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September 2006: Labor of Love- my Labor Day seat install

As much as I enjoy driving the Talon, there has been one thing that's been nagging me. I've never seen a leather driver's seat that looked good after 200k miles, and this one is no exception. The previous owner did a good job of keeping it stitched together, but there's only so much you can do when the cheap material starts wearing thin. It has gotten much worse over the course of a year, so bad that I was embarrassed to drive people around in it.

I looked everywhere for some good factory dsm seats, but I'm pretty picky, and everything I saw was worn out looking in my opinion. I considered some cheap seat covers, but I just couldn't force myself to do that. On a related note, who in the hell are buying these seat covers emblazoned with "Tweety" or "NOS"? Somebody must, because they are easy to find. I also considered an upholstery shop, but they wanted an arm and a leg, and who knows how that would've turned out.

Lastly, I thought about some good racing-style sport seats, but why would I pay more for seats than I paid for the entire car?

Recently, while browsing a local car forum, a guy posted some Neon SRT-4 seats for sale. I did some searching and found that they looked pretty damn good! They were styled after the Viper seats and looked to have big old side bolsters, which would be a huge improvement over the skinny, slippery dsm leather seats. I called the guy and by the next day I was hauling them home.

Here's a little old vs. new. A bit of an improvement, no?

After I pulled the stock seats I was greeted with some under the seat sputum. It tasted like coffee. Here's a rule to live by: folks, don't ever, under any circumstance, taste your carpet. Trust me on this.

There was a french fry under there too. It could've used more salt.

I ran out of welding wire mid-project, so I ran to the store and picked up a new spool. I ripped into it and this little gem of an instruction manual fell out. I call this "How to weld: A pictorial adventure"

Once I got them home I pulled out the stock seats. Shortly after I was lulled into a false sense of hope by the way the seats just kinda sat right in the car, as if they belonged in there!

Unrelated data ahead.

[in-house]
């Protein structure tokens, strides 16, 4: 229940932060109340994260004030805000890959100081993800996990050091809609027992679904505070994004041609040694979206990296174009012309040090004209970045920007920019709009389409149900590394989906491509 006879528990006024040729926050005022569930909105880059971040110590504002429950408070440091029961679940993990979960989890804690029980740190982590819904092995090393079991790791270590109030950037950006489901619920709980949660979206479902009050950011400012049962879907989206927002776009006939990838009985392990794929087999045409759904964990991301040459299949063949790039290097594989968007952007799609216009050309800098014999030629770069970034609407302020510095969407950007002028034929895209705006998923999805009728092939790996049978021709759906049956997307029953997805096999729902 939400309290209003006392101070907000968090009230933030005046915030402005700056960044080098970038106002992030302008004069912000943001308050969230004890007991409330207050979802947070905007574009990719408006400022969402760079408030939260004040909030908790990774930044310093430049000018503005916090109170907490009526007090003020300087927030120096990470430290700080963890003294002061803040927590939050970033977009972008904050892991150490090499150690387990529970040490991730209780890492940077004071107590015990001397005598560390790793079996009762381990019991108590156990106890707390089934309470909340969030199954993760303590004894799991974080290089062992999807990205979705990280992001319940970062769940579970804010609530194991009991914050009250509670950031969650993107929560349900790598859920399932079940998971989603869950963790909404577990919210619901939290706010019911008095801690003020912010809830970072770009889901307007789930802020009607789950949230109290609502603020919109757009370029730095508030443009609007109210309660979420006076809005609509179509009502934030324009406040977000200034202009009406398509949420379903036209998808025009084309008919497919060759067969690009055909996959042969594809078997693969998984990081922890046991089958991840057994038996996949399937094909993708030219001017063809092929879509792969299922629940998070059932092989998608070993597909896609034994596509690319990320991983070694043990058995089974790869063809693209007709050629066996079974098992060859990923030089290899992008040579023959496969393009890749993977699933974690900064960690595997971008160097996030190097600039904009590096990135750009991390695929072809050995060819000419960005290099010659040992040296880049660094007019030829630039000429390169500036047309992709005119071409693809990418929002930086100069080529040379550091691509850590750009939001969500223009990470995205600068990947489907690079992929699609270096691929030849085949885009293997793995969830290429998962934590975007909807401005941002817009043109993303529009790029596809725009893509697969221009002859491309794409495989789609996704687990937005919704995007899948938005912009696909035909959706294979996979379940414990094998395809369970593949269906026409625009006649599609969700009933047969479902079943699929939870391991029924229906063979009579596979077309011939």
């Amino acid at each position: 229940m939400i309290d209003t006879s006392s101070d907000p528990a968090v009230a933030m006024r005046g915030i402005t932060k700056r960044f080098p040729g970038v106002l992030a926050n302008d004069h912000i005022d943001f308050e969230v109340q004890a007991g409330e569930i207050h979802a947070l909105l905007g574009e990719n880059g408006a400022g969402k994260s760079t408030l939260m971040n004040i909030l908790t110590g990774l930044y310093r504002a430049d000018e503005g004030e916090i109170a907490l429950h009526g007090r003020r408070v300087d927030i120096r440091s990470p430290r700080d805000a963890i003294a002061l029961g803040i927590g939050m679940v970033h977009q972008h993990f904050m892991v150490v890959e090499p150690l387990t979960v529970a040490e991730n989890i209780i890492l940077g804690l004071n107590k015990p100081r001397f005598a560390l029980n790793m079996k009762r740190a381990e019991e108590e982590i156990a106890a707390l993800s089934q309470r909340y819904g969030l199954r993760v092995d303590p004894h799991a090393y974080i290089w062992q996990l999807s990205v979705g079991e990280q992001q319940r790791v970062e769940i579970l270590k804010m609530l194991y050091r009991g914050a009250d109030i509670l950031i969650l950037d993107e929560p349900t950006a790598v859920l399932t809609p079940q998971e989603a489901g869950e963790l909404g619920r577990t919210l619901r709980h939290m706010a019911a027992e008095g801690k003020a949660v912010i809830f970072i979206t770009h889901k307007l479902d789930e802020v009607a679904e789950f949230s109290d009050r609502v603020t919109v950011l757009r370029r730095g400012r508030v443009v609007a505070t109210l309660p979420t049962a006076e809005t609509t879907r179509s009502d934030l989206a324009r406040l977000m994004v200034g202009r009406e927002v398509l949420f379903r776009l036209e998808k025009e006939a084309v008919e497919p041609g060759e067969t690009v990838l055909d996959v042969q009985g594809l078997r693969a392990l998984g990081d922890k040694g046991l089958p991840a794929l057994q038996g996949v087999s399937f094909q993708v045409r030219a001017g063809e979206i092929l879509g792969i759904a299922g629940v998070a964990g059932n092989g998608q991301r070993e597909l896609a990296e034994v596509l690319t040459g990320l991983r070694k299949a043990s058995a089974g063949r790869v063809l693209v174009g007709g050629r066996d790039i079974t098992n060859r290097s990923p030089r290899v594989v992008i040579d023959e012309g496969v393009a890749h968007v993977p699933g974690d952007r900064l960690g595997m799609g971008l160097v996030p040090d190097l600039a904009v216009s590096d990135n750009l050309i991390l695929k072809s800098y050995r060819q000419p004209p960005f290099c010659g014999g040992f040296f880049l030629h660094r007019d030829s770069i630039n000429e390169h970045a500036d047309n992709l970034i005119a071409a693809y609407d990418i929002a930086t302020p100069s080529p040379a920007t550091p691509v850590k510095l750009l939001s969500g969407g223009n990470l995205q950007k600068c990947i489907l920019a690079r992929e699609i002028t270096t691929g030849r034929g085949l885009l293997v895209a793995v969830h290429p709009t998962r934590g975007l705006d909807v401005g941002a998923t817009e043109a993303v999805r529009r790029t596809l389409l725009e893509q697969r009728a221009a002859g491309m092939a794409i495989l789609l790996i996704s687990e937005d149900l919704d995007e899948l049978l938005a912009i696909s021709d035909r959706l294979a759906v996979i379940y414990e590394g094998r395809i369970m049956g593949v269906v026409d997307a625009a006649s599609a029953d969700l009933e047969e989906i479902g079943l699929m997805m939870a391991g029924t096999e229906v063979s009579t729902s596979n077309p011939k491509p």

However, my buzz was quickly killed while I spent the next few hours measuring and test fitting the seats. The stock Neon floor is fairly different than the Talon's, so I had to remove the floor mounting brackets (which were bolted and welded, mind you,) and develop something new. I wanted a perfect fit, complete functionality/adjustability and 100% peace of mind that they wouldn't fail me in an accident. Those three requirements made for a long labor day weekend.

A few hours after getting some more steel, the passenger seat was in! I fabricated some heavy-duty brackets that utilized the factory mounting positions.

Here's a shot of the final install!

The driver's seat was a formidable opponent. It was more difficult than the passenger due to the driveline tunnel encroaching on the seat mounting area. This issue required moving the right side slider inward about an inch. This doesn't sound like a big deal, but trust me, it was a ton of work due to other components in the seat adjuster that had to be modified also.

In conclusion, I am extremely happy with the end result and glad that I saved a bunch of money over some brand-name sport seats. The seats fit like a glove (remind me of my Evo Recaros) and look 100 times better than what was previously there.

For anyone seriously considering doing this, be prepared for some copious amounts of welding and fabricating. Lots of cursing will be involved too. It really has to be a labor of love.

Thanks for reading and see y'all next time!